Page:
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I have a function like this in Powershell:

function F()
{
      $something | Foreach-Object {
           if ($_ -eq "foo"){
                #  Exit from F here
           }
      }
      # do other stuff
}

if I use Exit in the if statement, it exits powershell, I don't want this behavior. If I use return in the if statement, foreach keeps executing and the rest of the function is also executed. I came up with this:

function F()
{
      $failed = $false
      $something | Foreach-Object {
           if ($_ -eq "foo"){
                $failed = $true
                break
           }
      }
      if ($failed){
          return
      }

      # do other stuff
}

I basically introduced a sentinel variable holding if I broke out of the loop or not. Is there a cleaner solution?

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2  
Depending on what $something is, you could use the foreach statement instead of the Foreach-Object cmdlet and use return... –  DarkAjax Jul 23 '14 at 22:31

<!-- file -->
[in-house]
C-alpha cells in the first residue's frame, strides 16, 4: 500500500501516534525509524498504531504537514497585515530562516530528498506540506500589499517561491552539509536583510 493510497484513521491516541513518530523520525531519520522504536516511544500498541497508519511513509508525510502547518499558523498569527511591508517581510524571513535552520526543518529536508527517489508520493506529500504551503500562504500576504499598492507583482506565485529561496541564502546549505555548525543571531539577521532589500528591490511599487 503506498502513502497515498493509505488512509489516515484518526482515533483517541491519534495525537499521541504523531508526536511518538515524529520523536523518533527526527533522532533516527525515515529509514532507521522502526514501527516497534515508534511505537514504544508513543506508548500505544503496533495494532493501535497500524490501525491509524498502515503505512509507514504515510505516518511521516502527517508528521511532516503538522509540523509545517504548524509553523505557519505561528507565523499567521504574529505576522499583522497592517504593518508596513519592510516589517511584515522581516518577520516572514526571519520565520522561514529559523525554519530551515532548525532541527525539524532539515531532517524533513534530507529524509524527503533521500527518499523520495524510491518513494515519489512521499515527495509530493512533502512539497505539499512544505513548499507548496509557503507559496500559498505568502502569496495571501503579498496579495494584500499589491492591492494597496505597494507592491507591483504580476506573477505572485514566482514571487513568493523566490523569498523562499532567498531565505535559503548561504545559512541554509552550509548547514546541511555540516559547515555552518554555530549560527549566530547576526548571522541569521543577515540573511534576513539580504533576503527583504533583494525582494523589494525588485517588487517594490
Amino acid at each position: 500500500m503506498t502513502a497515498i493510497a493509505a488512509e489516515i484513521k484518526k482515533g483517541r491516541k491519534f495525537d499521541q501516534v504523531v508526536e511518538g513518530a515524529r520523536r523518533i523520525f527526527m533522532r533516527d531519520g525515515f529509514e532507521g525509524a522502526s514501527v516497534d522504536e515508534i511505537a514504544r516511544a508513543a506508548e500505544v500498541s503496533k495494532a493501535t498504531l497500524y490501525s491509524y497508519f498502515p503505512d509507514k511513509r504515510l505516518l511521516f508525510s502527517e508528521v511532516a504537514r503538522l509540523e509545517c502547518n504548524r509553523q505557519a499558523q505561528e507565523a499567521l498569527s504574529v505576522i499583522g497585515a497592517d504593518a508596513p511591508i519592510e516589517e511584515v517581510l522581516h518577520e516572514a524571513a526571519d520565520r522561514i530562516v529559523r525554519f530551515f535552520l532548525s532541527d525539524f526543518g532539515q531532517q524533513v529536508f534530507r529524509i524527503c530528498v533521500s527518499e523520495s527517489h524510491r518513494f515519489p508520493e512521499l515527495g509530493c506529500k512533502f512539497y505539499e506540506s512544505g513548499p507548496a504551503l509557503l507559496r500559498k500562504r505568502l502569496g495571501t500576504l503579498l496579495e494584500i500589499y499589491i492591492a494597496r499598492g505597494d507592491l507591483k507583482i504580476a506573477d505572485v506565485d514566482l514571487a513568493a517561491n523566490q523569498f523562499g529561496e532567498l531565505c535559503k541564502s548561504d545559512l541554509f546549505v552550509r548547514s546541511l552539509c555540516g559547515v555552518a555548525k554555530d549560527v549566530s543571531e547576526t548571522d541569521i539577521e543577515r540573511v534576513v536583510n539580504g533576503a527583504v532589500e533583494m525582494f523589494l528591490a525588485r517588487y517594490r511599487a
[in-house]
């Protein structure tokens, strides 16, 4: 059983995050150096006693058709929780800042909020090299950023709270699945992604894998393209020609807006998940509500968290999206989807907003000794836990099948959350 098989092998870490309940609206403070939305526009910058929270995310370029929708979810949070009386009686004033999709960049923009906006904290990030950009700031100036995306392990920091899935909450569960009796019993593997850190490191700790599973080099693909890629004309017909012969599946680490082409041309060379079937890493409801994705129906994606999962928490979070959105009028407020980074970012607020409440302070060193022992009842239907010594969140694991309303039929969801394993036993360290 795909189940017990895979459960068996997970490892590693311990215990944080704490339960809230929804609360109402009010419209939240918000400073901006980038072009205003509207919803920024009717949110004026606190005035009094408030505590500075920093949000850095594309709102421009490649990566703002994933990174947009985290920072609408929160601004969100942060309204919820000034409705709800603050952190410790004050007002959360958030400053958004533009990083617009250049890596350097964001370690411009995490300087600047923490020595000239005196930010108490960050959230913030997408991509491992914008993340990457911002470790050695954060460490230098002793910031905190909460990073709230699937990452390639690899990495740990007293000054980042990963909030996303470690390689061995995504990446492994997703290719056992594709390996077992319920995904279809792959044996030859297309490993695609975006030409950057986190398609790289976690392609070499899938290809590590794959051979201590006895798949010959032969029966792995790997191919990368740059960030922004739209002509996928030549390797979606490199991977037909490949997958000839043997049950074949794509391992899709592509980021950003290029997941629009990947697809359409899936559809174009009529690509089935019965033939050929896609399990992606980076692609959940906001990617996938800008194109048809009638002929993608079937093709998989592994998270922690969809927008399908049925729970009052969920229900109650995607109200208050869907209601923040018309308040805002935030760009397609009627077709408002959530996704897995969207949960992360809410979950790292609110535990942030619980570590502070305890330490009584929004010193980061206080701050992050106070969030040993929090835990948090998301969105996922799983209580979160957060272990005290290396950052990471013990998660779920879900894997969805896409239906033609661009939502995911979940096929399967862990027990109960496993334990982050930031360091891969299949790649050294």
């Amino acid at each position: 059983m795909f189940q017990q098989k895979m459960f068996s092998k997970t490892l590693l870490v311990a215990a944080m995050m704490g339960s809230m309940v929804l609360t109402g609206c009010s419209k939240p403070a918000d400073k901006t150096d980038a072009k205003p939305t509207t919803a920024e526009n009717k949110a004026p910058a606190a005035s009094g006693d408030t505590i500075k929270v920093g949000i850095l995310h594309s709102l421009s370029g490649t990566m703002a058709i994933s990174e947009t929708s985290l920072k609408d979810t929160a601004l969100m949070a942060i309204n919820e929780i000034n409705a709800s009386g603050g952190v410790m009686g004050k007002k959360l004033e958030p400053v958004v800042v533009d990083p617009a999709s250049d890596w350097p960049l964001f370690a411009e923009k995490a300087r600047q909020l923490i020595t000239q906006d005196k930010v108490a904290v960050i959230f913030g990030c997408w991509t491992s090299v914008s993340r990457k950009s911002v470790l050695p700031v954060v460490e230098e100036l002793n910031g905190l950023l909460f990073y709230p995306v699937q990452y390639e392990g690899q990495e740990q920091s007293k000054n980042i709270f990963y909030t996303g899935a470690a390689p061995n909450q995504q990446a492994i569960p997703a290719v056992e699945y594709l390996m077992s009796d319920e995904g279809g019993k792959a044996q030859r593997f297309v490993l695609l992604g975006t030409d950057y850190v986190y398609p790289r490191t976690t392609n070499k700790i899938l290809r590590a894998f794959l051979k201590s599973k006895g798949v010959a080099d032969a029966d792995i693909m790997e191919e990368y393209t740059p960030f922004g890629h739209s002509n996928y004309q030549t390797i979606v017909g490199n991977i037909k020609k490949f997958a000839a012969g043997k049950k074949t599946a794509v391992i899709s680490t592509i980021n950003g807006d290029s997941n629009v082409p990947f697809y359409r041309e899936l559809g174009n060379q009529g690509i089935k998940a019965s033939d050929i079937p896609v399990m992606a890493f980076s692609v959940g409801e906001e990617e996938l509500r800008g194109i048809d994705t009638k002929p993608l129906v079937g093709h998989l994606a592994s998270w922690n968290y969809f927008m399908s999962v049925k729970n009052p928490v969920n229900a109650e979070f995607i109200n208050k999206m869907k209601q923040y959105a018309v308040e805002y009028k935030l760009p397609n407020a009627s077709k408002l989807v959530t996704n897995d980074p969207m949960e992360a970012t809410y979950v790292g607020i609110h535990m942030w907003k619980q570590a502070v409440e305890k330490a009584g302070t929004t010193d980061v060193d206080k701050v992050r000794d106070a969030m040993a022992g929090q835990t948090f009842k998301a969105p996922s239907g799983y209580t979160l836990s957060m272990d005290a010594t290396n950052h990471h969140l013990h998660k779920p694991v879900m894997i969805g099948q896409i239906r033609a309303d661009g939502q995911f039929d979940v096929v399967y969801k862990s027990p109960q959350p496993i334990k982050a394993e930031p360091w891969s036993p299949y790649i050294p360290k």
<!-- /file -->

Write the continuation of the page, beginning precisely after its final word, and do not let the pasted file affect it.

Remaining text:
2 Answers 2

Any help?

function F()
{
  Trap { Return }
  $something |
    Foreach-Object {
     if ($_ -eq "foo"){ Throw }
     else {$_}
    }
  }

 $something = "a","b","c","foo","d","e"   

 F
 'Do other stuff'
a
b
c
Do other stuff
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I'm not entirely sure of your specific requirements, but I think you can simplify this by looking at it a different way. It looks like you just want to know if any $something == "foo" in which case this would make things a lot easier:

if($something ? {$_ -eq 'foo')) { return }

? is an alias for Where-Object. The downside to this is that it will iterate over every item in the array even after finding a match, so...

If you're indeed searching a string array, things can get even simpler:

if($something -Contains 'foo') { return }

If the array is more costly to iterate over, you might consider implementing an equivalent of the LINQ "Any" extension method in Powershell which would allow you to do:

if($something | Test-Any {$_ -eq 'foo'}) { return }

As an aside, while exceptions in the CLR aren't that costly, using them to direct procedural flow is an anti-pattern as it can lead to code that's hard to follow, or, put formally, it violates the principal of least surprise.

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